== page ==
Parking Ticket Reductions Could Be Off the Table in L.A. — the City Needs the Cash
Drivers in L.A. can agree on at least one thing: Parking tickets are way too expensive. At about $73 apiece, they also constitute a regressive tax, one that hits the poor and working class much harder than the affluent.
The median individual income in L.A County is about $28,000, so a ticket can hit some especially hard. It can mean the difference between a week's worth of groceries and a run to Jack in the Box for a pair of tacos.
This week City Hall essentially admitted that it relies on parking ticket income for a slice of its budget. It's using parking tickets, which should be given only to those who deserve them, as a steady tax stream. This, of course, calls into question the justice and motive of these citations.
Jay Beeber, a longtime anti-ticket crusader who once ran for City Council, describes the city's position like this: "Yes we're being unfair, but we can't do anything about it because we need the money."
Indeed, the office of city controller Ron Galperin this week basically argued that government needs that ticket money too much to offer a reduction in parking fines, which had been proposed by the Department of Transportation after a working group on tickets, which included Beeber, harangued local politicians over this racket.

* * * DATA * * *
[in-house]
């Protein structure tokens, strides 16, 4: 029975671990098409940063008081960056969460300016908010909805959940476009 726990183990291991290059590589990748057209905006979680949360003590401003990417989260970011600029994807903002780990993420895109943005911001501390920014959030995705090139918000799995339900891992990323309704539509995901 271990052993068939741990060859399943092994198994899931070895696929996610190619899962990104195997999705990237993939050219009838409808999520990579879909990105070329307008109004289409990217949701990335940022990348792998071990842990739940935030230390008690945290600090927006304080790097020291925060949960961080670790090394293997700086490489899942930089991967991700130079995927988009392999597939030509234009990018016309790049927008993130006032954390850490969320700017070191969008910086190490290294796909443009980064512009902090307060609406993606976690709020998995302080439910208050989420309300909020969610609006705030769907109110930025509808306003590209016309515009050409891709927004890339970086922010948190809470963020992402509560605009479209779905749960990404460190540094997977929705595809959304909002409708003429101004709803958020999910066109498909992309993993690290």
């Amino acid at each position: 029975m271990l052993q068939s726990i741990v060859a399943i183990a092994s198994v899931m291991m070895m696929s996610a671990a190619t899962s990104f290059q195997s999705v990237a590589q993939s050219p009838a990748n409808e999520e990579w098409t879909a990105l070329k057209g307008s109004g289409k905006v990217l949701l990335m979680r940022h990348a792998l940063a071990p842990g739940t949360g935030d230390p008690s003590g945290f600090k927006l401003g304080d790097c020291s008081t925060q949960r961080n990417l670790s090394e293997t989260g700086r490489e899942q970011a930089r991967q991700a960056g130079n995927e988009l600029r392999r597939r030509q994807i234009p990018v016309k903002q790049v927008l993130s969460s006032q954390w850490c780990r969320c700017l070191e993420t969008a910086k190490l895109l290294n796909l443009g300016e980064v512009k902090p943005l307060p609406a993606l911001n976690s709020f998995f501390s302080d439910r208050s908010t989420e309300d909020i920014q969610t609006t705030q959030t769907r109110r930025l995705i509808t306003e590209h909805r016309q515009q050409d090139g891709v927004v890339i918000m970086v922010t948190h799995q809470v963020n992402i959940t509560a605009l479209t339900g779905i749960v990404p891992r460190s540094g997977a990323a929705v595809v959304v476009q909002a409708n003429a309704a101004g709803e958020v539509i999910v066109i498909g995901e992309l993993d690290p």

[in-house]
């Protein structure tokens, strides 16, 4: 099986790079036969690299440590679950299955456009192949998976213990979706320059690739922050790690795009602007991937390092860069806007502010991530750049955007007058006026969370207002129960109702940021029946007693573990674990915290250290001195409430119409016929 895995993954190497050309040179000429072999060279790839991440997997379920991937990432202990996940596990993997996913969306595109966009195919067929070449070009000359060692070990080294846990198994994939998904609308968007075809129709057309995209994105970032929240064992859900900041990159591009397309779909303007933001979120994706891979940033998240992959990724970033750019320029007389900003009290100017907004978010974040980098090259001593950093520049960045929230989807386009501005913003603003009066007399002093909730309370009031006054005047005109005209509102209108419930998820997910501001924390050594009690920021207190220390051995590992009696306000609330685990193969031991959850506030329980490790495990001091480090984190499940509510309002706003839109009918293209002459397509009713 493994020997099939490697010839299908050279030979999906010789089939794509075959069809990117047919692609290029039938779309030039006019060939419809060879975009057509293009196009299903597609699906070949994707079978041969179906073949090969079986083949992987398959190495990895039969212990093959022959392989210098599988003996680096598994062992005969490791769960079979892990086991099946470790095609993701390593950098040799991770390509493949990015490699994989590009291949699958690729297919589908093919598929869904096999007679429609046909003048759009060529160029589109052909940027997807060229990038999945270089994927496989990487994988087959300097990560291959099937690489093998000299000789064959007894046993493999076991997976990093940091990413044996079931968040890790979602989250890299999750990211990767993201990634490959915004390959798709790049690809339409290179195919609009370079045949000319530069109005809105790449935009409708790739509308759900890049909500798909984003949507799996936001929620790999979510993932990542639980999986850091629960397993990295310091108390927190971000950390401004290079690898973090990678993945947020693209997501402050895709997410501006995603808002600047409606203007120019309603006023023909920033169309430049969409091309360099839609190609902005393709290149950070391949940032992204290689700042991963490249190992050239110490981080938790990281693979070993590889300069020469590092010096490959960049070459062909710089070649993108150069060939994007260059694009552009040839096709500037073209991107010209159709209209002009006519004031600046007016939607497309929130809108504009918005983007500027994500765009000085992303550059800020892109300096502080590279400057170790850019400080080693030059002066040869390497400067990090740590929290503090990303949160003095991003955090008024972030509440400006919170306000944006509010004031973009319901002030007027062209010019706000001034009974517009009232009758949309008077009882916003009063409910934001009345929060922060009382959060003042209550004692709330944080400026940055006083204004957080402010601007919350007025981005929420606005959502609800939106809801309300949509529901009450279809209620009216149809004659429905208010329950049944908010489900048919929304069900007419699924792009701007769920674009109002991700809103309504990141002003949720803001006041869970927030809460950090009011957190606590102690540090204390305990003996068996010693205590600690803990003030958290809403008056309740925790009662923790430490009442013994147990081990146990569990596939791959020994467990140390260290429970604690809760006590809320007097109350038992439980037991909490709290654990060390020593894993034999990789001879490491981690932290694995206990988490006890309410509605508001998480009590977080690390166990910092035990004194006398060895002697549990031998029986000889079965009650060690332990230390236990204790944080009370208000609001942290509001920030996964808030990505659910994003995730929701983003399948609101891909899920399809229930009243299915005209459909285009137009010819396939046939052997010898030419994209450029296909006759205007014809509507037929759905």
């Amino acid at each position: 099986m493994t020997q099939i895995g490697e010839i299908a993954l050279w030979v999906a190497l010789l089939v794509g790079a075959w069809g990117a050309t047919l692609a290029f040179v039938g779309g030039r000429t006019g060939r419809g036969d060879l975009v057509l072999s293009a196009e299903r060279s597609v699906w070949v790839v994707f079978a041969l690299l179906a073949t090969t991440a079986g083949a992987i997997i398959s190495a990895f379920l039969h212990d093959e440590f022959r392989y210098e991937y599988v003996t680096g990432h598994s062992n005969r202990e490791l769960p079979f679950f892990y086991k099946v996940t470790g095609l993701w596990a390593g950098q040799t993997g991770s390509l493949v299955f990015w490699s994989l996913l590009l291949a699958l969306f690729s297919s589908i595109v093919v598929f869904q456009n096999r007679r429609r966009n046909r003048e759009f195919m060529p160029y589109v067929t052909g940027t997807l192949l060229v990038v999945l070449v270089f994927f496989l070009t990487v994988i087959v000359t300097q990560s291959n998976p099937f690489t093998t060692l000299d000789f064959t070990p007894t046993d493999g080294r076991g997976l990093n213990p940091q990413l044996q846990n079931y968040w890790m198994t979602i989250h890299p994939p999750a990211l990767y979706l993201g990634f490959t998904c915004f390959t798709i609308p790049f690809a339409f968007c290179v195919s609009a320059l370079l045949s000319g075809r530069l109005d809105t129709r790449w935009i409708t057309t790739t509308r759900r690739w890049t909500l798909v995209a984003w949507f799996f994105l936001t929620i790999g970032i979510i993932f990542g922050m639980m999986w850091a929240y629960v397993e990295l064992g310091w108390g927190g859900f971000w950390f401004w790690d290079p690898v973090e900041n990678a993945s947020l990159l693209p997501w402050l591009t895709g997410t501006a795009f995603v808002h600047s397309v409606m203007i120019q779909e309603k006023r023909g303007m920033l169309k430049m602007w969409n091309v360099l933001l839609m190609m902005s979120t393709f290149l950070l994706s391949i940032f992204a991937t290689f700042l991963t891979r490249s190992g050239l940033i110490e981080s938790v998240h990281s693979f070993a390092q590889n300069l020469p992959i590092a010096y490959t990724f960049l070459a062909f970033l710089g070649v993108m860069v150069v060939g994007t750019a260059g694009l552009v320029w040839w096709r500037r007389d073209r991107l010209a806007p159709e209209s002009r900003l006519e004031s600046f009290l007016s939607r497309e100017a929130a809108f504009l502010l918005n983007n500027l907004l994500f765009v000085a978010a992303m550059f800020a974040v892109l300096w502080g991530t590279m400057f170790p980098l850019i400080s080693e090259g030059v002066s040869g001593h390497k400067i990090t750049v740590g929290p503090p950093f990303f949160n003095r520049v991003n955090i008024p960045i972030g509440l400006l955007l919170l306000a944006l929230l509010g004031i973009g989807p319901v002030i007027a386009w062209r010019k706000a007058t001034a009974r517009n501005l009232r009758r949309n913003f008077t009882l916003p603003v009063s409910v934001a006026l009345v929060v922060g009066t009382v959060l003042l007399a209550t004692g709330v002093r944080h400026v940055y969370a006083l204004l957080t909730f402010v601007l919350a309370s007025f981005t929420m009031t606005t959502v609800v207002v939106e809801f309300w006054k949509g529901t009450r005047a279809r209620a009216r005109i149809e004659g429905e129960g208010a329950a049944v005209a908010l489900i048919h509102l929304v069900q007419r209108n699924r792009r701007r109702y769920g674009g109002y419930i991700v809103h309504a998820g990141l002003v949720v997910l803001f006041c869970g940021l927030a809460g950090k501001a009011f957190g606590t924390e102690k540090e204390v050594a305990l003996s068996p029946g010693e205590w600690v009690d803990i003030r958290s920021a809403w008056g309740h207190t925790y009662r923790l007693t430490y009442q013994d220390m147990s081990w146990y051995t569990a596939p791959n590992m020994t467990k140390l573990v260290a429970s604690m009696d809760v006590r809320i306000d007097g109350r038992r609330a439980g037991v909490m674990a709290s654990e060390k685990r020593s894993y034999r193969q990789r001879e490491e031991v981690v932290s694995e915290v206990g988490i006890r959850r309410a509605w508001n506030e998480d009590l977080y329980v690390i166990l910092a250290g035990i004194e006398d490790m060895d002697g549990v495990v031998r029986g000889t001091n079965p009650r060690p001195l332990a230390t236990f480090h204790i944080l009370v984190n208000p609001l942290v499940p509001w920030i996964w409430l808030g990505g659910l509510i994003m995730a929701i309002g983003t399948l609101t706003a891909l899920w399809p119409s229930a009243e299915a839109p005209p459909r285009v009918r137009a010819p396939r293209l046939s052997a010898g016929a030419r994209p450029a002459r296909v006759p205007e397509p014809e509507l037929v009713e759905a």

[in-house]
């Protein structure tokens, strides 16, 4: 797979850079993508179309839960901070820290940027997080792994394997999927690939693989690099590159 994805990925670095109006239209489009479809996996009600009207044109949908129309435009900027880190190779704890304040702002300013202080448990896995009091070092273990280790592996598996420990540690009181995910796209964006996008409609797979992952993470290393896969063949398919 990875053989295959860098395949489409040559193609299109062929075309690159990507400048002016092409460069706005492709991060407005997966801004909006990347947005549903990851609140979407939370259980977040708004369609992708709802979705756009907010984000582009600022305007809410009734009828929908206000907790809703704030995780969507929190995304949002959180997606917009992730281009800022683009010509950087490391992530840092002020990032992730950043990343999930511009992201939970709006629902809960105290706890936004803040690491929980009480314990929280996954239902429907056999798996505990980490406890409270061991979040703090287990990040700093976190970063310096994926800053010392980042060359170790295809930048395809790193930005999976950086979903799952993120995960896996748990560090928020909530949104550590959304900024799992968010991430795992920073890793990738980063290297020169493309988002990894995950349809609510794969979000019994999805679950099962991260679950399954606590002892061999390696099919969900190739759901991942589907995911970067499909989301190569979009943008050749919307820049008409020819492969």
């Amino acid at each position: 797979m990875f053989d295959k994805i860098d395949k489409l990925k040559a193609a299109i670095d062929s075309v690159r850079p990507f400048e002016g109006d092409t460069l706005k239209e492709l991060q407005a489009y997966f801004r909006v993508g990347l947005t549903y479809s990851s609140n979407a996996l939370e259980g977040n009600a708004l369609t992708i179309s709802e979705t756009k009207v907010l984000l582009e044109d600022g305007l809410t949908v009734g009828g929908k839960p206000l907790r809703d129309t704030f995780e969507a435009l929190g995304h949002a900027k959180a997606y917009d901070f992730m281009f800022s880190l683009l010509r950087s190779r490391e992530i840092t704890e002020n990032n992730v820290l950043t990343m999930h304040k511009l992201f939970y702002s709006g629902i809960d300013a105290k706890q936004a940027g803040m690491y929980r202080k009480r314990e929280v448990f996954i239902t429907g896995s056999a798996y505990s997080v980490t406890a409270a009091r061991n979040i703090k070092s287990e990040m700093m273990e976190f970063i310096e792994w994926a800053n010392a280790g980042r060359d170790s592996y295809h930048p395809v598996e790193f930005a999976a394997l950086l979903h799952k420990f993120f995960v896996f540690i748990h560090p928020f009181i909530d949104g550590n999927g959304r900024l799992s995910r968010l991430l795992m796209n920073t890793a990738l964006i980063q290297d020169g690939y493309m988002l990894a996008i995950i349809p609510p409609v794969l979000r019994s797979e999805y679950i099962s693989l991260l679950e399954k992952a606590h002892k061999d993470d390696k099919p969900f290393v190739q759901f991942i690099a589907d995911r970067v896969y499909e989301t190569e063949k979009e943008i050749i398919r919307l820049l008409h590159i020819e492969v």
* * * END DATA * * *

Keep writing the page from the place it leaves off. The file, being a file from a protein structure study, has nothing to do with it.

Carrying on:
The working group called for at least a $10 fine reduction as well as possible payment installment options and even, perhaps, a pay-after-you-park program that would take the guesswork out of the equation.
Beeber says parking fines were increased by the city during the Great Recession, when the city budget was a few hundred million dollars in the red.
Galperin, citing a Great Recession–like budget shortfall of $245 million projected for this fiscal year, says a discount isn't in the cards. "As much as we’d like to reduce parking fines, we currently rely on the revenues," he said in a statement. "The city generated close to $148 million in gross ticket revenues in the last year — but some three-fourths of ticket revenue went to overhead, salaries and administrative costs. The remaining $41 million was transferred to the city’s General Fund to help pay for city services such as police and fire."
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The statement goes on to say: "Rather than just cut ticket prices now, we should instead invest in new solutions that will help to reduce administrative costs, and give people a clearer indication whether they can park in a spot — so as to not get a ticket in the first place."
Mayor Eric Garcetti was expected to make an announcement on the city's parking ticket policy this month.
Correction: An earlier version of this story misattributed the quote about investing in new solutions that will help to reduce administrative costs. That statement was from Galperin, not Beeber.